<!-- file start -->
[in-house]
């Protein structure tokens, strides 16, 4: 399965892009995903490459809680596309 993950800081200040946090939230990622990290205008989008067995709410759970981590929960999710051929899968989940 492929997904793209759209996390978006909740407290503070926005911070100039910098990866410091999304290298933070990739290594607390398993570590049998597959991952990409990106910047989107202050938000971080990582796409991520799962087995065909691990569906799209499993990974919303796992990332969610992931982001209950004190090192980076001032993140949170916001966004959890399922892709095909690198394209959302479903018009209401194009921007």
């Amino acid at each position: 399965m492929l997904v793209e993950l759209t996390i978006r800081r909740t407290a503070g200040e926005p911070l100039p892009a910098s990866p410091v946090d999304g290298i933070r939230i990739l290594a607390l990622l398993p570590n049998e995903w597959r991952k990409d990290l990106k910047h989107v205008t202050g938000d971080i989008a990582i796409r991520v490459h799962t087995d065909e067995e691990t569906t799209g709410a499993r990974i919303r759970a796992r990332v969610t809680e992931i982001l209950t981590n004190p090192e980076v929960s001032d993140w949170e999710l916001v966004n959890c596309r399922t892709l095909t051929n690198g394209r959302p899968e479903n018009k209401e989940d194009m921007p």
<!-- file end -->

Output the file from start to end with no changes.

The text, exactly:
[in-house]
């Protein structure tokens, strides 16, 4: 399965892009995903490459809680596309 993950800081200040946090939230990622990290205008989008067995709410759970981590929960999710051929899968989940 492929997904793209759209996390978006909740407290503070926005911070100039910098990866410091999304290298933070990739290594607390398993570590049998597959991952990409990106910047989107202050938000971080990582796409991520799962087995065909691990569906799209499993990974919303796992990332969610992931982001209950004190090192980076001032993140949170916001966004959890399922892709095909690198394209959302479903018009209401194009921007």
């Amino acid at each position: 399965m492929l997904v793209e993950l759209t996390i978006r800081r909740t407290a503070g200040e926005p911070l100039p892009a910098s990866p410091v946090d999304g290298i933070r939230i990739l290594a607390l990622l398993p570590n049998e995903w597959r991952k990409d990290l990106k910047h989107v205008t202050g938000d971080i989008a990582i796409r991520v490459h799962t087995d065909e067995e691990t569906t799209g709410a499993r990974i919303r759970a796992r990332v969610t809680e992931i982001l209950t981590n004190p090192e980076v929960s001032d993140w949170e999710l916001v966004n959890c596309r399922t892709l095909t051929n690198g394209r959302p899968e479903n018009k209401e989940d194009m921007p």